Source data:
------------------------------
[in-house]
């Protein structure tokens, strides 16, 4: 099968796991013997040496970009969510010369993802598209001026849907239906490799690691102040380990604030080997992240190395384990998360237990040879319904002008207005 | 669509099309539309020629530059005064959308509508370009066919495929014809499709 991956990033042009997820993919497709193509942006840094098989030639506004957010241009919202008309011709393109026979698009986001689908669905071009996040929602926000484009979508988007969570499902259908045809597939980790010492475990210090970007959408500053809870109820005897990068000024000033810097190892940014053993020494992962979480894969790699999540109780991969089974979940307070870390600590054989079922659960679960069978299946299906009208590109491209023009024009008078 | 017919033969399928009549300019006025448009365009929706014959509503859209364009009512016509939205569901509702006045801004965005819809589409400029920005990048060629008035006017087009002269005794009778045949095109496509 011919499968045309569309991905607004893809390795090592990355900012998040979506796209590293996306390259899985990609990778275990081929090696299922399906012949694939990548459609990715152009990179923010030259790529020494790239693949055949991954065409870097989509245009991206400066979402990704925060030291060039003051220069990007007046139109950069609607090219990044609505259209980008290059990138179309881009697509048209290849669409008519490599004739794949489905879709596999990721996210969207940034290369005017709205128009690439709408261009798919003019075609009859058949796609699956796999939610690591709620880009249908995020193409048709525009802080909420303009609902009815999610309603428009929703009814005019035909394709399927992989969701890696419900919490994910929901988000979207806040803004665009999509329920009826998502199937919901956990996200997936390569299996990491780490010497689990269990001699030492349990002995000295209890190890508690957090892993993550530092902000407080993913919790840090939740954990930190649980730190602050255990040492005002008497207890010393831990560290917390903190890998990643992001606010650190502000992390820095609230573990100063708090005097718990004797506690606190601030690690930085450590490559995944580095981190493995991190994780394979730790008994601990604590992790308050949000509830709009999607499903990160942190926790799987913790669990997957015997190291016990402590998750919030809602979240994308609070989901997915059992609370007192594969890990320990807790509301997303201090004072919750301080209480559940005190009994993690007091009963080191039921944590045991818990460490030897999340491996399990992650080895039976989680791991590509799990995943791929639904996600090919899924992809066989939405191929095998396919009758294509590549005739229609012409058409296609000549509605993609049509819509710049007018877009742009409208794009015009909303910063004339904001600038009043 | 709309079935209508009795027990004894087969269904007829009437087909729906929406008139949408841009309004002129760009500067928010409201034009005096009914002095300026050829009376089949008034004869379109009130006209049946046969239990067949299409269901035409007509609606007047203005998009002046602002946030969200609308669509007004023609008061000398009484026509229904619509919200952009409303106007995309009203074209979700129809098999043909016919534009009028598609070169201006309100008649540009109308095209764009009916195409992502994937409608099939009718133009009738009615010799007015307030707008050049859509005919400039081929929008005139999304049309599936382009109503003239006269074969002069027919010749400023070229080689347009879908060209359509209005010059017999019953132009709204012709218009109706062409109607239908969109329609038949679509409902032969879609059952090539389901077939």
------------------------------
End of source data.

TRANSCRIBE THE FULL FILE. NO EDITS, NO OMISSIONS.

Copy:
[in-house]
């Protein structure tokens, strides 16, 4: 099968796991013997040496970009969510010369993802598209001026849907239906490799690691102040380990604030080997992240190395384990998360237990040879319904002008207005 | 669509099309539309020629530059005064959308509508370009066919495929014809499709 991956990033042009997820993919497709193509942006840094098989030639506004957010241009919202008309011709393109026979698009986001689908669905071009996040929602926000484009979508988007969570499902259908045809597939980790010492475990210090970007959408500053809870109820005897990068000024000033810097190892940014053993020494992962979480894969790699999540109780991969089974979940307070870390600590054989079922659960679960069978299946299906009208590109491209023009024009008078 | 017919033969399928009549300019006025448009365009929706014959509503859209364009009512016509939205569901509702006045801004965005819809589409400029920005990048060629008035006017087009002269005794009778045949095109496509 011919499968045309569309991905607004893809390795090592990355900012998040979506796209590293996306390259899985990609990778275990081929090696299922399906012949694939990548459609990715152009990179923010030259790529020494790239693949055949991954065409870097989509245009991206400066979402990704925060030291060039003051220069990007007046139109950069609607090219990044609505259209980008290059990138179309881009697509048209290849669409008519490599004739794949489905879709596999990721996210969207940034290369005017709205128009690439709408261009798919003019075609009859058949796609699956796999939610690591709620880009249908995020193409048709525009802080909420303009609902009815999610309603428009929703009814005019035909394709399927992989969701890696419900919490994910929901988000979207806040803004665009999509329920009826998502199937919901956990996200997936390569299996990491780490010497689990269990001699030492349990002995000295209890190890508690957090892993993550530092902000407080993913919790840090939740954990930190649980730190602050255990040492005002008497207890010393831990560290917390903190890998990643992001606010650190502000992390820095609230573990100063708090005097718990004797506690606190601030690690930085450590490559995944580095981190493995991190994780394979730790008994601990604590992790308050949000509830709009999607499903990160942190926790799987913790669990997957015997190291016990402590998750919030809602979240994308609070989901997915059992609370007192594969890990320990807790509301997303201090004072919750301080209480559940005190009994993690007091009963080191039921944590045991818990460490030897999340491996399990992650080895039976989680791991590509799990995943791929639904996600090919899924992809066989939405191929095998396919009758294509590549005739229609012409058409296609000549509605993609049509819509710049007018877009742009409208794009015009909303910063004339904001600038009043 | 709309079935209508009795027990004894087969269904007829009437087909729906929406008139949408841009309004002129760009500067928010409201034009005096009914002095300026050829009376089949008034004869379109009130006209049946046969239990067949299409269901035409007509609606007047203005998009002046602002946030969200609308669509007004023609008061000398009484026509229904619509919200952009409303106007995309009203074209979700129809098999043909016919534009009028598609070169201006309100008649540009109308095209764009009916195409992502994937409608099939009718133009009738009615010799007015307030707008050049859509005919400039081929929008005139999304049309599936382009109503003239006269074969002069027919010749400023070229080689347009879908060209359509209005010059017999019953132009709204012709218009109706062409109607239908969109329609038949679509409902032969879609059952090539389901077939």